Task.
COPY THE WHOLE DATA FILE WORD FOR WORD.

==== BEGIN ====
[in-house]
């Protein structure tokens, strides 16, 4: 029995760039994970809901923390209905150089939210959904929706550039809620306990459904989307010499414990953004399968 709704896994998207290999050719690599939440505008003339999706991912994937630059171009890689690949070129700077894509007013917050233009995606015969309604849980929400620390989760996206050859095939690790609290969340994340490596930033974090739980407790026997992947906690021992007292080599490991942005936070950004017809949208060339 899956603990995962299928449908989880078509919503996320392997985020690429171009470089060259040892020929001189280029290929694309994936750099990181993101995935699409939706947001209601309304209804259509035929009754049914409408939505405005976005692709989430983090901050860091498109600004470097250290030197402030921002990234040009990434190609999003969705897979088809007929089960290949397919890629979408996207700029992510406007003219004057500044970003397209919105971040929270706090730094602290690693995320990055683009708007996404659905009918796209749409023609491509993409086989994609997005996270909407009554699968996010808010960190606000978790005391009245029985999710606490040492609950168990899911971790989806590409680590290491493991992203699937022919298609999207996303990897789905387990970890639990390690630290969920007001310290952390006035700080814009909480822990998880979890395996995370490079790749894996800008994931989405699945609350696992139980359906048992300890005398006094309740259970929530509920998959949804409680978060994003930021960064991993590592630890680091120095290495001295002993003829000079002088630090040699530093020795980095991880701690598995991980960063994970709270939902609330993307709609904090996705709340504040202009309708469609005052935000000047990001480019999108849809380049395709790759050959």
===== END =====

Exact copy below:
[in-house]
């Protein structure tokens, strides 16, 4: 029995760039994970809901923390209905150089939210959904929706550039809620306990459904989307010499414990953004399968 709704896994998207290999050719690599939440505008003339999706991912994937630059171009890689690949070129700077894509007013917050233009995606015969309604849980929400620390989760996206050859095939690790609290969340994340490596930033974090739980407790026997992947906690021992007292080599490991942005936070950004017809949208060339 899956603990995962299928449908989880078509919503996320392997985020690429171009470089060259040892020929001189280029290929694309994936750099990181993101995935699409939706947001209601309304209804259509035929009754049914409408939505405005976005692709989430983090901050860091498109600004470097250290030197402030921002990234040009990434190609999003969705897979088809007929089960290949397919890629979408996207700029992510406007003219004057500044970003397209919105971040929270706090730094602290690693995320990055683009708007996404659905009918796209749409023609491509993409086989994609997005996270909407009554699968996010808010960190606000978790005391009245029985999710606490040492609950168990899911971790989806590409680590290491493991992203699937022919298609999207996303990897789905387990970890639990390690630290969920007001310290952390006035700080814009909480822990998880979890395996995370490079790749894996800008994931989405699945609350696992139980359906048992300890005398006094309740259970929530509920998959949804409680978060994003930021960064991993590592630890680091120095290495001295002993003829000079002088630090040699530093020795980095991880701690598995991980960063994970709270939902609330993307709609904090996705709340504040202009309708469609005052935000000047990001480019999108849809380049395709790759050959």